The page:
Dr Jekyll And Mr Hyde, 1931 (Directed by Rouben Mamoulian) starring Frederic March
Cinematograhy by Karl Struss
Sh! The Octopus, 1937 (directed by William C McGann)
Hugely impressive as the transformation is a single shot.
Colour Mixing with Light Vs. Paint
Using Colour to Light Actors
Controversy – Daily Telegraph – August 2018
- “‘Traditional’ theatre lighting and stage design discriminates against black and Asian actors, warns Shakespeare’s Globe” Daily Telegraph 12 August 2018
- Association of Lighting Designers response 3 September 2018
Using Warm and Cold Gels
This is a commonly used method for ensuring the lighting state looks interesting and natural. Having a single colour washing the whole stage can look flat, and can use a lot of lanterns. By using a warm (rose / pink / straw / yellow) from one side, and a cold (blue / lavender) from the other side, mixing additively, the state looks good, and a wide variety of different moods can be created by varying the relative intensities of the warm and cold lanterns. Colours such as lavender can act as a neutral balance, and can look either warm or cold, depending on the other lighting on stage.
Using a single colour to wash a whole stage can be a striking effect, however, the stage picture can lack dimension. Using two similar colours can help to add interest, and contrasting colours can tell a completely different story.
COMING SOON – VIDEO EXPLORING COLOUR WASHES
Why do we need colour at all?
A shift in colour tone in line with the emotional changes of the characters can help the audience to go with the flow.
A cool clarity or starkness can be achieved with colour correction filters. A comedy might have some warm (pink/yellow/gold) tints to establish a cheerful atmosphere.
Some shows may use no colour at all, others may have a very saturated palette with intense colour (and of course everything in between).
- Enhance the design
Colour choice can make or break the set designer’s scenic or costume choices.
Although the reasons for choosing a particular gel are many, there are some basic rules which you can follow:
- Use pale colours for acting-area lighting (front lighting).
- Use deep colours for side- or back-lighting, or for special effect.
- Yellows and oranges are “warm” colours for sunny days or happy times.
- Pale blues are “cold” colours for less happy times.
- Lavenders are “neutral” colours and can appear warm or cold depending on the other colours in use at the time.
- Lanterns with no colour gels (marked as “O/W” for “Open White” or “N/C” for “No Colour” on the lighting plan) can appear warm due to the high colour temperature of the light source.
- Green shouldn’t be used as front light (unless you’re lighting a witch or evil character in a pantomime)
- When lighting the same space from two angles, use slightly different (or even contrasting warm and cool) colours to add interest and make the lighting look more dimensional.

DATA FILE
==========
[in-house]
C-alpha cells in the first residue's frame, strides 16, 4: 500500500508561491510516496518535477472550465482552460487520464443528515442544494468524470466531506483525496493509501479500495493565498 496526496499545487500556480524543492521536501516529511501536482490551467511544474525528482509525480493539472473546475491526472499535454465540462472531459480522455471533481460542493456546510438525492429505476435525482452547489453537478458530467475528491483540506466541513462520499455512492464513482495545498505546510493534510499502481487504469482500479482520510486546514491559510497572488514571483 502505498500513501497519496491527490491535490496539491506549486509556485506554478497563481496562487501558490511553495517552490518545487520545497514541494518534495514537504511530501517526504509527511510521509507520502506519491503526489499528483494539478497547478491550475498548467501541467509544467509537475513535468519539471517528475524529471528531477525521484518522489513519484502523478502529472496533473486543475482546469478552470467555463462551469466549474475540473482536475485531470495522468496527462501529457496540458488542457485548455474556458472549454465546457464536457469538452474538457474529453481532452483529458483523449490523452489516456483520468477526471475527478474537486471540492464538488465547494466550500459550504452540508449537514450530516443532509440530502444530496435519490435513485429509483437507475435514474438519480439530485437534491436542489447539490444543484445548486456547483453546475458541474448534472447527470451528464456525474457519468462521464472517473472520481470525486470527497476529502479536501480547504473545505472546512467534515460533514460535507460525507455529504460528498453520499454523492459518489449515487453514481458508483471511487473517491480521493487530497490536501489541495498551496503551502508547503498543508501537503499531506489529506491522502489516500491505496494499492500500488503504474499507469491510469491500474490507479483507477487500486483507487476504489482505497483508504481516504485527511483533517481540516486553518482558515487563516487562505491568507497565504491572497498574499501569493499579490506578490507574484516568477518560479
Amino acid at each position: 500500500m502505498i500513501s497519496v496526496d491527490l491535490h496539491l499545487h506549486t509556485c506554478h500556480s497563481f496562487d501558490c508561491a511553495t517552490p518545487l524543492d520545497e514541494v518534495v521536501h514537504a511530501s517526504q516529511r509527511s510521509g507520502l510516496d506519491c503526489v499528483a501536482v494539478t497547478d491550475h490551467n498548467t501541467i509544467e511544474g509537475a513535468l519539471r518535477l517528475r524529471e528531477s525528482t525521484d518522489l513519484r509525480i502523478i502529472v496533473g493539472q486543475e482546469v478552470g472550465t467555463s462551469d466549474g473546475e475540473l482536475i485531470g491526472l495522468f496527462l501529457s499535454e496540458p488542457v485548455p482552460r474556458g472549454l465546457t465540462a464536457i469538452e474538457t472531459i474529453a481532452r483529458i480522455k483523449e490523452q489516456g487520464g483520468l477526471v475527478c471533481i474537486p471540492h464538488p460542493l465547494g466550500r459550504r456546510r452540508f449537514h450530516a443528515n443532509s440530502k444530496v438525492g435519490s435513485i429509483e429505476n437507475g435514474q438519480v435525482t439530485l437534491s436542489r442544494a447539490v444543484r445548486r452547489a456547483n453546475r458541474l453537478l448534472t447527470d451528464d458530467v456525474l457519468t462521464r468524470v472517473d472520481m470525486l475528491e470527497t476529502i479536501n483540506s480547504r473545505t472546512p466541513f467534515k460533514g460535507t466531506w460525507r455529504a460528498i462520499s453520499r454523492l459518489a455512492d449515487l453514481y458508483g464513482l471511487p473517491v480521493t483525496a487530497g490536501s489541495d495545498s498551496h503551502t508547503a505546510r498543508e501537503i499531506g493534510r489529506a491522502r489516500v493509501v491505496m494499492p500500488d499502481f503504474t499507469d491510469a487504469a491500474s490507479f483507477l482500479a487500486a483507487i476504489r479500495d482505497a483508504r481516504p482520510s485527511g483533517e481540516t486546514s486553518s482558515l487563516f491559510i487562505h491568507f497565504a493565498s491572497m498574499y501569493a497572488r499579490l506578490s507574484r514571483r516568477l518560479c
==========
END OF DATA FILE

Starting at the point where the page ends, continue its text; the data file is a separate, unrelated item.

- Darker skin tones respond to colour differently. Lavenders & pinks work better on dark skin than straw / yellow.
- As with everything in lighting, there’s absolutely no reason why you should follow any of these rules.
A selection of useful gels from the Rosco Supergel range can be found in the table below:
What do you need to think about when choosing between colours?
There are many different sizes of lanterns used in the theatre industry. All of them have their own sized colour frame (or gel holder). This is a metal or fibre frame which holds the colour gel firmly in place at the front of the lantern.
There are references online which tell you the size of the colour frame for a particular size and type of lantern.
Storing and Organising Gels
You can use a filing cabinet drawer to store cut gels, with suspension files for each colour.
Gels should be labelled using either a white paint marker or a chinagraph pencil.
Colour Temperature & CRI
Colour Temperature is a method for measuring the spectral content (or warmth) of ‘white’ light, and is measured in degrees Kelvin (°K).
The Kelvin scale extends from 2600°K for warmish white light (with a red content) to 6000°K for white light with a high blue content (cold). Most halogen lamps used for theatre are rated at 3200°K. Colour temperature is more critical for the technical eye of a film or video camera than for the human eye, which will adjust to read any variation as pure white.
The increasing use of LED lighting has added an additional parameter – the CRI (or Colour Rendering Index). This is a measure of how well colours are illuminated by a given light source.
Halogen lamps have a very high CRI (closest to 100), and some LED lights (which produce an approximation of white light) have a relatively low CRI.
- Colour Wheels
- Colour Scrollers
- History and Evolution of Colour Changers
Most theatrical applications use standard sheets of gel, made by companies such as Rosco, Lee, Gam etc.
However, some applications, particularly permanent installations, require a more heavy duty approach.
A number of companies make dichroic glass filters, which have a very long life.
More information coming soon.
Author credit: Jon Primrose
First online July 2016. Latest update: April 2019.